Evaluating the external costs for each type of electricity generation is significant for many reasons, but the most important is being able to quantitatively evaluate the potential risk of each power source and line up and compare those costs before shaping and carrying out energy policy. That way, a comprehensive decision not swayed by near-sighted thinking but based on the big picture becomes a possibility. Above all, lining up and comparing the cost of electricity generation including external costs provides important information to select the optimal form of energy for each country and region.
The external cost based on Extern E for each type of electricity generation for every country in Western Europe was calculated and published in 2003. (Below table)
The external costs of the same fuel can vary greatly from country to country due to varying conditions such as differences in environmentally friendly facilities and the population density and flora surrounding the site. However, despite any differences in conditions, the tendencies for the external cost of each type of electricity generation are nearly the same in every country.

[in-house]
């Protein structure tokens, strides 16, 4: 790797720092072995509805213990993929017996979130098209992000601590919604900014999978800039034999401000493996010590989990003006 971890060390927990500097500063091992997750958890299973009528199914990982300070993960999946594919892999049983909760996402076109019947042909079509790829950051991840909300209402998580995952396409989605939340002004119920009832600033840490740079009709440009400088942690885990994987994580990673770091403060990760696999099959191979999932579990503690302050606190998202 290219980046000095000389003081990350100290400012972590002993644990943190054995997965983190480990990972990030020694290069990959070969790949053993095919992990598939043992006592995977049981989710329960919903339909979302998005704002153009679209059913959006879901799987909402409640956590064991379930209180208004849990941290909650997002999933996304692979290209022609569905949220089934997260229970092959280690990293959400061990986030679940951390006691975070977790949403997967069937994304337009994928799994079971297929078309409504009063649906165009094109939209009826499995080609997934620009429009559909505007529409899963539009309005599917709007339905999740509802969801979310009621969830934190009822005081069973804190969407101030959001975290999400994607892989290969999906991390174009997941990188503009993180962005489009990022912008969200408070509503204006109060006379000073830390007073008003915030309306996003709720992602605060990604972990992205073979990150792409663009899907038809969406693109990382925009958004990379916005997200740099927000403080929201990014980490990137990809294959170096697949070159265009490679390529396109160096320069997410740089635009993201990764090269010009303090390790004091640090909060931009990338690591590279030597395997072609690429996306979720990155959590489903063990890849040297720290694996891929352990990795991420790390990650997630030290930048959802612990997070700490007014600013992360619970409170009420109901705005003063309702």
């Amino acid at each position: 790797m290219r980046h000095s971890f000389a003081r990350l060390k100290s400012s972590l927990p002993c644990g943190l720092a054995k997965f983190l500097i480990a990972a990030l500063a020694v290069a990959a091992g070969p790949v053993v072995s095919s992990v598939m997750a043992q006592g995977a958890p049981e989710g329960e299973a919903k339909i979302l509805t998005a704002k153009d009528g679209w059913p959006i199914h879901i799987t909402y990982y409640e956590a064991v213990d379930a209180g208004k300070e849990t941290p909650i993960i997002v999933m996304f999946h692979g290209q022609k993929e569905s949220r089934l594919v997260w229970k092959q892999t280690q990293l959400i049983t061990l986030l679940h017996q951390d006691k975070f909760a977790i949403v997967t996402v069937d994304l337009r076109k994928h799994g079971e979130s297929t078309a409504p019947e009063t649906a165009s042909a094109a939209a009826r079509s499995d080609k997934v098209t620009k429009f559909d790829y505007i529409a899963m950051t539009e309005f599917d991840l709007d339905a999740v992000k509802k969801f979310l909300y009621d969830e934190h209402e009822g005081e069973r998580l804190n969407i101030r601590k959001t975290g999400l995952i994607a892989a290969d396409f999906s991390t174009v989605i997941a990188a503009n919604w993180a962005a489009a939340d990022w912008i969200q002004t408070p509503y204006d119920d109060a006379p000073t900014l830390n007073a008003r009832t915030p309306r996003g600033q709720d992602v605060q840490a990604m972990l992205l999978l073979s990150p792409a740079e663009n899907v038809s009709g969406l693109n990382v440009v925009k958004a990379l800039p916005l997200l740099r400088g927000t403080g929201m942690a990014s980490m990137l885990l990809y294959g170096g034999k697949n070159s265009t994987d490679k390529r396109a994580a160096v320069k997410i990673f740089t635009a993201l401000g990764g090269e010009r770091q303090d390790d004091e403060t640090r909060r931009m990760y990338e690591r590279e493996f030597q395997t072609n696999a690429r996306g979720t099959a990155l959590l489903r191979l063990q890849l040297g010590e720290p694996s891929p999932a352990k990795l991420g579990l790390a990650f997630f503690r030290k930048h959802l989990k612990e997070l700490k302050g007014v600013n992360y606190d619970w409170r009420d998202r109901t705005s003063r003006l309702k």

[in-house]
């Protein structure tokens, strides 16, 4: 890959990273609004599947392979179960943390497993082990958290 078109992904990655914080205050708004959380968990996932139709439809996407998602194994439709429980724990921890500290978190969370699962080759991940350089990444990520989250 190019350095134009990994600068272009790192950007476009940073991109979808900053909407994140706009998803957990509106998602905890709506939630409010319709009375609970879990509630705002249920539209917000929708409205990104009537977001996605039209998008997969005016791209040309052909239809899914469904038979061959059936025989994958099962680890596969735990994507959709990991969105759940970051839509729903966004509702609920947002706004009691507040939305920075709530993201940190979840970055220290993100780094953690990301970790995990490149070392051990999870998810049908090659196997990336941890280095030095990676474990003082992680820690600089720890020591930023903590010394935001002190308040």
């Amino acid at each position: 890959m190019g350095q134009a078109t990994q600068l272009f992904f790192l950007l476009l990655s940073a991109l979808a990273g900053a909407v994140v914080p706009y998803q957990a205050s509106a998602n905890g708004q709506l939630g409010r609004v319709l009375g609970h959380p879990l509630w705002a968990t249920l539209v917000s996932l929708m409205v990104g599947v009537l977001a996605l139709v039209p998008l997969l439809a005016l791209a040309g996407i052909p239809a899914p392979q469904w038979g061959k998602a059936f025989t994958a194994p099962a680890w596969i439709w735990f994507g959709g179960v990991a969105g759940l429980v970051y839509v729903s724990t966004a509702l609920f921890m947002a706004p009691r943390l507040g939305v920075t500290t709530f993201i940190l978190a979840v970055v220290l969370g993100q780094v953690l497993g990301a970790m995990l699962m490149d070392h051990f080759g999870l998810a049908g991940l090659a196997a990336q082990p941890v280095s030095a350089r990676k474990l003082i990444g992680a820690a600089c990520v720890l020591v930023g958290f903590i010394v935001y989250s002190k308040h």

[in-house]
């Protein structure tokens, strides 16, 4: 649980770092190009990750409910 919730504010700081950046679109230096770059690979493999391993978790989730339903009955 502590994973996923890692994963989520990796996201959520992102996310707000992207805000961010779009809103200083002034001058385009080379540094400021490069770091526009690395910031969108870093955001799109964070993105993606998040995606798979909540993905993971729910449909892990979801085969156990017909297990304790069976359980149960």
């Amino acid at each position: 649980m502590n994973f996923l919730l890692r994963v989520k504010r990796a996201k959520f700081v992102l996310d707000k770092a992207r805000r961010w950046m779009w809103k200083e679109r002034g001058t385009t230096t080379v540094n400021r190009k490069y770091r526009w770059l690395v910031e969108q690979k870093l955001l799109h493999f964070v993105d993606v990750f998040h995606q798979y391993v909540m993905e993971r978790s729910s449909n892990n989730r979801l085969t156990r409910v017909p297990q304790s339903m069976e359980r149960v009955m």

The external costs are highest with coal/lignite and heavy oil, distantly followed by gas. Biomass comes next, with nuclear, solar, and wind the best from the viewpoint of external costs. Adding direct costs to this, nuclear power's superiority stands out even more. Furthermore, the above table uses data from 2003, making estimates of the direct costs of solar power in particular higher. Because of economies of scale with mass production, solar can now be used for power generation more cheaply. Nevertheless, the difference between nuclear and other forms of power is obvious.
Japan's Arbitrary Electricity Generation Cost Evaluation
Last December in Japan, the Commission for the Investigation of the Costs of the Cabinet Office's Energy and Environment Conference evaluated and published the cost of generating electricity including external costs from each power source. This report's evaluation is riddled with problems. As has already been pointed out, it has a feeling of arbitrariness, as if it were intentionally trying to make the cost of generating electricity with renewable energy, especially solar energy, look lower. In contrast, there are glimpses of the costs of nuclear power being intentionally evaluated to be as high as possible.